Go to Contents Go to Navigation

Foreigner investors keep buying Korean stocks, but analysts say the streak may be temporary

All News 09:48 July 21, 2016

SEOUL, July 21 (Yonhap) -- Offshore investors have been on a buying streak for South Korean stocks, sending their market cap ratio in the main local bourse to a 14-month high, the Korea Exchange said Thursday, but analysts were divided on whether the rally will continue.

Shares held by foreign investors as of Tuesday accounted for 33.61 percent of the total market cap for KOSPI, the highest since 33.62 percent reached on May 18 last year. The buying streak has continued since June 29 except for a single day on July 6, with a total net purchase of over 3.3 trillion won (US$2.89 billion) in the period.

Analysts agree that the inflow is not particular to South Korea and has mostly to do with post-Brexit expectations of monetary easing across the globe that has attracted money to emerging markets.

"As indicated in the analysis by Emerging Portfolio Fund Research, the money flow to emerging market funds last week was the highest of the year on a weekly basis," Suh Jeong-hoon of Samsung Securities said. "The global liquidity that led the asset value increase in advanced markets is coming into emerging markets."

Lee Kyung-min of Daishin Securities said the buying streak is not unique to South Korea. "It's common throughout emerging markets in Asia," Lee said.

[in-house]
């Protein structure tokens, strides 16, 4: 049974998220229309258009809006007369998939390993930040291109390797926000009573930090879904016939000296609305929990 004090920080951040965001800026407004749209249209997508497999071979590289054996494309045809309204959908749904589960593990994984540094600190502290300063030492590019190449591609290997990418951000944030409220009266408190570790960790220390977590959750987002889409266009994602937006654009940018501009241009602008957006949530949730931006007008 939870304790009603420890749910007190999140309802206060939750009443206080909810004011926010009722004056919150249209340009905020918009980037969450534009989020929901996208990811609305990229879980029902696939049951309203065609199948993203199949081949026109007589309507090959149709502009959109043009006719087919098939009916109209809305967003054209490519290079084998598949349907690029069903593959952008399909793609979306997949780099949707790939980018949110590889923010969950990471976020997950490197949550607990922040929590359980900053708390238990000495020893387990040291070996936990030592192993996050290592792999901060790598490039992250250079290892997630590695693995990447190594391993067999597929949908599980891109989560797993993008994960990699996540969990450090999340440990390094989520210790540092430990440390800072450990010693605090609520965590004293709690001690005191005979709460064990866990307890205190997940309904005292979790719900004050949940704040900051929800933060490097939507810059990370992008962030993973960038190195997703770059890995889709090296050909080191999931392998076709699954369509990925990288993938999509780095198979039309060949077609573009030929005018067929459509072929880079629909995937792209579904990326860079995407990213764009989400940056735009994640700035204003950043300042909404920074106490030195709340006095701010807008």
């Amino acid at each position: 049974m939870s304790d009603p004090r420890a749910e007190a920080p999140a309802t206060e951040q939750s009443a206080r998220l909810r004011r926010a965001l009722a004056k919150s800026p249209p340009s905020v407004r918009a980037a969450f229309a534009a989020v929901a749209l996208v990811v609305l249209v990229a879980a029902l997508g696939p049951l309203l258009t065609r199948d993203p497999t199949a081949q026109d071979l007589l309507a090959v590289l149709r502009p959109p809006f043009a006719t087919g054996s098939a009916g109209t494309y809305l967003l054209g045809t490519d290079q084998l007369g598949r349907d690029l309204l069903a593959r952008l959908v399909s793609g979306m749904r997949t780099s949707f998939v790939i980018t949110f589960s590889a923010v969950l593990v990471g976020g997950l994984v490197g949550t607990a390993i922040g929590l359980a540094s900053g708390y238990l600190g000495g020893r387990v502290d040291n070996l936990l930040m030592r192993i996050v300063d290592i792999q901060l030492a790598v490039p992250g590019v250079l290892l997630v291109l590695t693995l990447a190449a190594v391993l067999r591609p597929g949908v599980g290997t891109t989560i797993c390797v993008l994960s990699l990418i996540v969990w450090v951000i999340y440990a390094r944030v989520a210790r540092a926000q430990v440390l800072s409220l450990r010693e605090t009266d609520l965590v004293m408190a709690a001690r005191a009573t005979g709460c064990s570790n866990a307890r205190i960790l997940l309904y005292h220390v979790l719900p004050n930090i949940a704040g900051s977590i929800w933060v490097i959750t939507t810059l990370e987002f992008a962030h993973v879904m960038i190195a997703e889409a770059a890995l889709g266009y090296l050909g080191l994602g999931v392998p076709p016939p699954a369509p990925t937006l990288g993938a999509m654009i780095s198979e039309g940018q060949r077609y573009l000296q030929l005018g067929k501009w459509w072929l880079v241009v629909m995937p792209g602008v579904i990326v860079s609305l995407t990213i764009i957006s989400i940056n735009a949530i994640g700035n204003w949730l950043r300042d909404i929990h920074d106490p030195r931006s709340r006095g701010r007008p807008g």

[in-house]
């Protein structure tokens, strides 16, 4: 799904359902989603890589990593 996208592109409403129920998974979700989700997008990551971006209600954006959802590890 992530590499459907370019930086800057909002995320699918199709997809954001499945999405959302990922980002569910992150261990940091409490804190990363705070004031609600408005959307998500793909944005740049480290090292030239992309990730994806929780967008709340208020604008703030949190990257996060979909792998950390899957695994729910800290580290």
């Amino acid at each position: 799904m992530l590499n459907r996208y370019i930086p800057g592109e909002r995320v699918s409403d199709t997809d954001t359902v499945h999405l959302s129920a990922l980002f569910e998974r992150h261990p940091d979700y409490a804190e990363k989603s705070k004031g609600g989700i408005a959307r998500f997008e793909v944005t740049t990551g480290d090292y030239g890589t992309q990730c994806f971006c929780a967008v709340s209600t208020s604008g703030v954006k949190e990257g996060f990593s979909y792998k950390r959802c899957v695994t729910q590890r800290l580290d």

But analysts disagree on whether the rally can be sustained.

Kim Hyung-ryul, head of the macro team at Kyobo Securities, said he does not see overseas investors suddenly changing their minds. "Considering that the money is circulating in emerging markets, there is no immediate reason for the foreign investors to change to a sell position. The buying mode may weaken in strength, but the mode is not likely to change for some time."

Suh of Samsung Securities based his uncertainties on central banks. "There is no telling when the key central banks might change their policy to stop their markets from overheating," he said. "Chances of an abrupt capital flight are still low, but we have to keep in mind the possibility that central banks will opt for a rein-in."

The monetary policy meetings this month by the European Central Bank, the U.S. Fed and the Bank of Japan need to be closely watched, he said.
(END)

Issue Keywords
Most Liked
Most Saved
Most Viewed More
HOME TOP
Send Feedback
How can we improve?
Thanks for your feedback!